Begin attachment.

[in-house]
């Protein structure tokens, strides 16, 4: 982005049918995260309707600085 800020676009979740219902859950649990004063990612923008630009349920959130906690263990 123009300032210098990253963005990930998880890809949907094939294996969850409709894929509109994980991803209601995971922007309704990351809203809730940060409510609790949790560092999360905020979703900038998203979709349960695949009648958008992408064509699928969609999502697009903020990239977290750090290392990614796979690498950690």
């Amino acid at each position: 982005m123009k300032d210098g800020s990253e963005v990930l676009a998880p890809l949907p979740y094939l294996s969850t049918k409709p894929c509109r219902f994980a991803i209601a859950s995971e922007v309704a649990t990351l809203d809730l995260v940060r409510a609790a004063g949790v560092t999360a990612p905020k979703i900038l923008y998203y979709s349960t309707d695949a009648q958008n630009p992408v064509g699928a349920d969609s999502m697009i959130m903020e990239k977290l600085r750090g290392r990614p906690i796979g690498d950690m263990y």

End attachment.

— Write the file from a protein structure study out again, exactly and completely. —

[in-house]
């Protein structure tokens, strides 16, 4: 982005049918995260309707600085 800020676009979740219902859950649990004063990612923008630009349920959130906690263990 123009300032210098990253963005990930998880890809949907094939294996969850409709894929509109994980991803209601995971922007309704990351809203809730940060409510609790949790560092999360905020979703900038998203979709349960695949009648958008992408064509699928969609999502697009903020990239977290750090290392990614796979690498950690």
């Amino acid at each position: 982005m123009k300032d210098g800020s990253e963005v990930l676009a998880p890809l949907p979740y094939l294996s969850t049918k409709p894929c509109r219902f994980a991803i209601a859950s995971e922007v309704a649990t990351l809203d809730l995260v940060r409510a609790a004063g949790v560092t999360a990612p905020k979703i900038l923008y998203y979709s349960t309707d695949a009648q958008n630009p992408v064509g699928a349920d969609s999502m697009i959130m903020e990239k977290l600085r750090g290392r990614p906690i796979g690498d950690m263990y």